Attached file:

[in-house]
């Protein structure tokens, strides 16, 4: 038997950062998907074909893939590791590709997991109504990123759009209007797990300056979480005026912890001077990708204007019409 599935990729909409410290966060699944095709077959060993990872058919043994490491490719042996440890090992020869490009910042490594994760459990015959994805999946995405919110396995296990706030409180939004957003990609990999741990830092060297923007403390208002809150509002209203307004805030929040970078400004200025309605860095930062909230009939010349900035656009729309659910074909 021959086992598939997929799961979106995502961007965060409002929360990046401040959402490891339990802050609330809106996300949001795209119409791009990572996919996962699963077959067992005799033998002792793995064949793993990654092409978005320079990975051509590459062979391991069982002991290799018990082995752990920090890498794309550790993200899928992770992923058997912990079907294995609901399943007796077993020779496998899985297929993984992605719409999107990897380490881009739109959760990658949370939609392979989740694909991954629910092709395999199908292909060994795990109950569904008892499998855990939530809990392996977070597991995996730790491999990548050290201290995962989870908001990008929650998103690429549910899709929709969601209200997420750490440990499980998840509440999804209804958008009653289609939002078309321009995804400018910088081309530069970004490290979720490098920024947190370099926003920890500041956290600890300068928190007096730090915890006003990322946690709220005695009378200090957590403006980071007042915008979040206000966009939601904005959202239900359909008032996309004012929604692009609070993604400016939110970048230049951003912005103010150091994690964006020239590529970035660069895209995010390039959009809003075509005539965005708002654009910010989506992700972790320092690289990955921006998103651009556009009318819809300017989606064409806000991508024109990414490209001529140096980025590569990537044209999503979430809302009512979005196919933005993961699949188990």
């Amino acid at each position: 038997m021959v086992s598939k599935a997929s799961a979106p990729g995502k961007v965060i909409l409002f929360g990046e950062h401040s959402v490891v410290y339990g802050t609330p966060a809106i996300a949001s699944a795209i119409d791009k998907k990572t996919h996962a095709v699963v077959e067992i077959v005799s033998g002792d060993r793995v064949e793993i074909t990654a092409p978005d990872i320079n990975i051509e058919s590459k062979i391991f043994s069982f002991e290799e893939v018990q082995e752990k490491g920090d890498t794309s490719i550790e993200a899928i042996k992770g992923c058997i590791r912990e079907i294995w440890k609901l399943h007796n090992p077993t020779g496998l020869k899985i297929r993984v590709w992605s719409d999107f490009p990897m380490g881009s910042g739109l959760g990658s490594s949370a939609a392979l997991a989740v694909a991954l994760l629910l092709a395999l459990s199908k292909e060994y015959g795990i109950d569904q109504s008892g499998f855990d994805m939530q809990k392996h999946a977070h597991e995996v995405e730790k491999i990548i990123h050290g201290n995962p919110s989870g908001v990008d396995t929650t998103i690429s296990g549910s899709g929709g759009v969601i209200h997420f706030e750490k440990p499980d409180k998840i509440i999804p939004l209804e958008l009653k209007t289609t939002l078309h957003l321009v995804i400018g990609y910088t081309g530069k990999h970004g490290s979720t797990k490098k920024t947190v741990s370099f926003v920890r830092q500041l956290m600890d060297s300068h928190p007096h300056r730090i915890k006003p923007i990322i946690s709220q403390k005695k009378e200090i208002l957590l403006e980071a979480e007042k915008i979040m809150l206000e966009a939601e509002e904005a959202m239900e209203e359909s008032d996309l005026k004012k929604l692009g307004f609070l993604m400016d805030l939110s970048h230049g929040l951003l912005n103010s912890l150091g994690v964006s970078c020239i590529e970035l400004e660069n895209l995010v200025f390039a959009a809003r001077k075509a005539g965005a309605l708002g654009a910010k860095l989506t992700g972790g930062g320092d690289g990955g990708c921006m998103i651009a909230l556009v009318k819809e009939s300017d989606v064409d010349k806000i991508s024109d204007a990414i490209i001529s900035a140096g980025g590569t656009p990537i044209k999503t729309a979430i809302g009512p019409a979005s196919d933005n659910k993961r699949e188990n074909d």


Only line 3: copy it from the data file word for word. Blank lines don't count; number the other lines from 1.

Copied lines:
């Amino acid at each position: 038997m021959v086992s598939k599935a997929s799961a979106p990729g995502k961007v965060i909409l409002f929360g990046e950062h401040s959402v490891v410290y339990g802050t609330p966060a809106i996300a949001s699944a795209i119409d791009k998907k990572t996919h996962a095709v699963v077959e067992i077959v005799s033998g002792d060993r793995v064949e793993i074909t990654a092409p978005d990872i320079n990975i051509e058919s590459k062979i391991f043994s069982f002991e290799e893939v018990q082995e752990k490491g920090d890498t794309s490719i550790e993200a899928i042996k992770g992923c058997i590791r912990e079907i294995w440890k609901l399943h007796n090992p077993t020779g496998l020869k899985i297929r993984v590709w992605s719409d999107f490009p990897m380490g881009s910042g739109l959760g990658s490594s949370a939609a392979l997991a989740v694909a991954l994760l629910l092709a395999l459990s199908k292909e060994y015959g795990i109950d569904q109504s008892g499998f855990d994805m939530q809990k392996h999946a977070h597991e995996v995405e730790k491999i990548i990123h050290g201290n995962p919110s989870g908001v990008d396995t929650t998103i690429s296990g549910s899709g929709g759009v969601i209200h997420f706030e750490k440990p499980d409180k998840i509440i999804p939004l209804e958008l009653k209007t289609t939002l078309h957003l321009v995804i400018g990609y910088t081309g530069k990999h970004g490290s979720t797990k490098k920024t947190v741990s370099f926003v920890r830092q500041l956290m600890d060297s300068h928190p007096h300056r730090i915890k006003p923007i990322i946690s709220q403390k005695k009378e200090i208002l957590l403006e980071a979480e007042k915008i979040m809150l206000e966009a939601e509002e904005a959202m239900e209203e359909s008032d996309l005026k004012k929604l692009g307004f609070l993604m400016d805030l939110s970048h230049g929040l951003l912005n103010s912890l150091g994690v964006s970078c020239i590529e970035l400004e660069n895209l995010v200025f390039a959009a809003r001077k075509a005539g965005a309605l708002g654009a910010k860095l989506t992700g972790g930062g320092d690289g990955g990708c921006m998103i651009a909230l556009v009318k819809e009939s300017d989606v064409d010349k806000i991508s024109d204007a990414i490209i001529s900035a140096g980025g590569t656009p990537i044209k999503t729309a979430i809302g009512p019409a979005s196919d933005n659910k993961r699949e188990n074909d």